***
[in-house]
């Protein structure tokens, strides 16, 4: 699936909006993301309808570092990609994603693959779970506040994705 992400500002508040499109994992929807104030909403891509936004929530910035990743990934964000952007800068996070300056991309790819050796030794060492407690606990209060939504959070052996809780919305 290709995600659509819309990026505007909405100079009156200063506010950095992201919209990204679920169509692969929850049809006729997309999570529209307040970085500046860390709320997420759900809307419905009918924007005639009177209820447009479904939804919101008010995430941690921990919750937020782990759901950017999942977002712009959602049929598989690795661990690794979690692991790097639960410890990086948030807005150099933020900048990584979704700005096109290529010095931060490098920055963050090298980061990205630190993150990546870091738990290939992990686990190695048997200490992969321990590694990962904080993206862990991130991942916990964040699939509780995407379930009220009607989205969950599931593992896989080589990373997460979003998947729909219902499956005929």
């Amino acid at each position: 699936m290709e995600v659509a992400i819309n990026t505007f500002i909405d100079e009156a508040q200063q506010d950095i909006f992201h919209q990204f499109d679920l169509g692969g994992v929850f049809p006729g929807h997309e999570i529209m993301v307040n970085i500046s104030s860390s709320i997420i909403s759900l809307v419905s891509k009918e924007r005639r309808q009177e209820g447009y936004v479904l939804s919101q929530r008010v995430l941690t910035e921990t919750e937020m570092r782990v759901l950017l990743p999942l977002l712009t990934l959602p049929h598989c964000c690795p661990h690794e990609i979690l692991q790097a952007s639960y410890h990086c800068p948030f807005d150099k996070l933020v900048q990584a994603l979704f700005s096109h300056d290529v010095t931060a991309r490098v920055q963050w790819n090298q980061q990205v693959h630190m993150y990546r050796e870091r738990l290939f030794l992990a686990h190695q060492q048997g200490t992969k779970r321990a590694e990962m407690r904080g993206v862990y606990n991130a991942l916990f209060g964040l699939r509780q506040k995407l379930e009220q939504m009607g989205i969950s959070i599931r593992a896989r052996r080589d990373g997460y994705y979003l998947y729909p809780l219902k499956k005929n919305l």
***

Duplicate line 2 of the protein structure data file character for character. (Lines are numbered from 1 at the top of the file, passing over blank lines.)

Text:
């Protein structure tokens, strides 16, 4: 699936909006993301309808570092990609994603693959779970506040994705 992400500002508040499109994992929807104030909403891509936004929530910035990743990934964000952007800068996070300056991309790819050796030794060492407690606990209060939504959070052996809780919305 290709995600659509819309990026505007909405100079009156200063506010950095992201919209990204679920169509692969929850049809006729997309999570529209307040970085500046860390709320997420759900809307419905009918924007005639009177209820447009479904939804919101008010995430941690921990919750937020782990759901950017999942977002712009959602049929598989690795661990690794979690692991790097639960410890990086948030807005150099933020900048990584979704700005096109290529010095931060490098920055963050090298980061990205630190993150990546870091738990290939992990686990190695048997200490992969321990590694990962904080993206862990991130991942916990964040699939509780995407379930009220009607989205969950599931593992896989080589990373997460979003998947729909219902499956005929």